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Panel CFP: "The Transforming Figure: New Histories of Metamorphosis in Animation" SCMS: Deadline Aug. 4, 2014
full name / name of organization:
Society for Cinema and Media Studies (Montreal, March 25-29, 2015)
In animation studies “metamorphosis” has been a versatile term designating a range of distinct, recurring, visual tropes, from “squash and stretch” effects that date at least to nineteenth-century phenakistoscopes to the fluid transformations of the Fleischers’ rotoscoped Koko the Clown to the “plasmaticness” Eisenstein celebrated in Disney cartoons. Recently animation scholarship has opened new, provocative lines of inquiry into the theory, history, aesthetics, and cultural implications of metamorphic motion. Among the notable propositions currently under discussion are the assertion that historically animation itself is a technique rooted not in a drawing’s capacity to come to life but in “the ability of an image to transform” (Tom Gunning); the aesthetic argument that animation tells “the story of the line’s revolt and independence from figuration” (Andrew Johnston); the theoretical premise that in metamorphosis figure and abstraction are not oppositional poles but provisional states on a representational and perceptual continuum (Robin Curtis); and the progressivist contention that metamorphic animation “proffers…a transformation that could be undergone by all—politically, socially” (Esther Leslie). This panel seeks to present new perspectives on these and related issues while gauging the significance of animation scholarship’s renewed interest in metamorphic motion for studies of animation, cinema, and visual culture more broadly.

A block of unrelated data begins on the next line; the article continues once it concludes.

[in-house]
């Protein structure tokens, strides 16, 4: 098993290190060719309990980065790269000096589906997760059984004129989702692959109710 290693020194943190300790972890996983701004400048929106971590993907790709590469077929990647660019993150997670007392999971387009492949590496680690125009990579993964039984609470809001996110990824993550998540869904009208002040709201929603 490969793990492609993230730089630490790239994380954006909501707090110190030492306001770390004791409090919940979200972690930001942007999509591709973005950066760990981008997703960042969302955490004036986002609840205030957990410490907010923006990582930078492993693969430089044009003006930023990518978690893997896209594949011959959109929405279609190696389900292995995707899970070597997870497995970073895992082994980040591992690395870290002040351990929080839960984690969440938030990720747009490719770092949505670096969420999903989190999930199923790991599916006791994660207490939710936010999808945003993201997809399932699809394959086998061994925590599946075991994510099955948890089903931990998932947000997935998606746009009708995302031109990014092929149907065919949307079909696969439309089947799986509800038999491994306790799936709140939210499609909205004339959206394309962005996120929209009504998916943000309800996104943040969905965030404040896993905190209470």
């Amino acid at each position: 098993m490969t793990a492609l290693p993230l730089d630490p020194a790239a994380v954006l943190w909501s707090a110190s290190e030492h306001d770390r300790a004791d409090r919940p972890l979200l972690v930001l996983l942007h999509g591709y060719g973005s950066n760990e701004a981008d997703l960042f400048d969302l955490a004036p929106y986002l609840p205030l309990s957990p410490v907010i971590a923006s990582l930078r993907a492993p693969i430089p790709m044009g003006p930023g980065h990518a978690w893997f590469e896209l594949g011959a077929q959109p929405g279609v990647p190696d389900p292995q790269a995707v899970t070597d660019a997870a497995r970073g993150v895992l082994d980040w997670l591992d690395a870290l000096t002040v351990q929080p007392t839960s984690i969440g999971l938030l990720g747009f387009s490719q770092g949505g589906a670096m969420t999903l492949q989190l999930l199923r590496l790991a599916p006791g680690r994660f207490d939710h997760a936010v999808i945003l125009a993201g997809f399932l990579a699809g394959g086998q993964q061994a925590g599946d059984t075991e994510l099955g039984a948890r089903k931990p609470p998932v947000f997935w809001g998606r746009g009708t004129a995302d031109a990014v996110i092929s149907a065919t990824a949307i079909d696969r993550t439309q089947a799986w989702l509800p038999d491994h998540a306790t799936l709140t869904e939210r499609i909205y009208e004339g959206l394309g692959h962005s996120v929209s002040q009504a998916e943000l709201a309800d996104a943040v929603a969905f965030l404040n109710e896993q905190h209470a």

Possible paper topics might include, but are not limited to:
Please forward inquiries and paper proposals, including title, summary (max. 2500 characters), list of 3-5 bibliographic sources, and a bio (max. 500 characters, to Nicholas Miller at email@example.com by August 4, 2014. Panelists will be notified by August 12, 2014.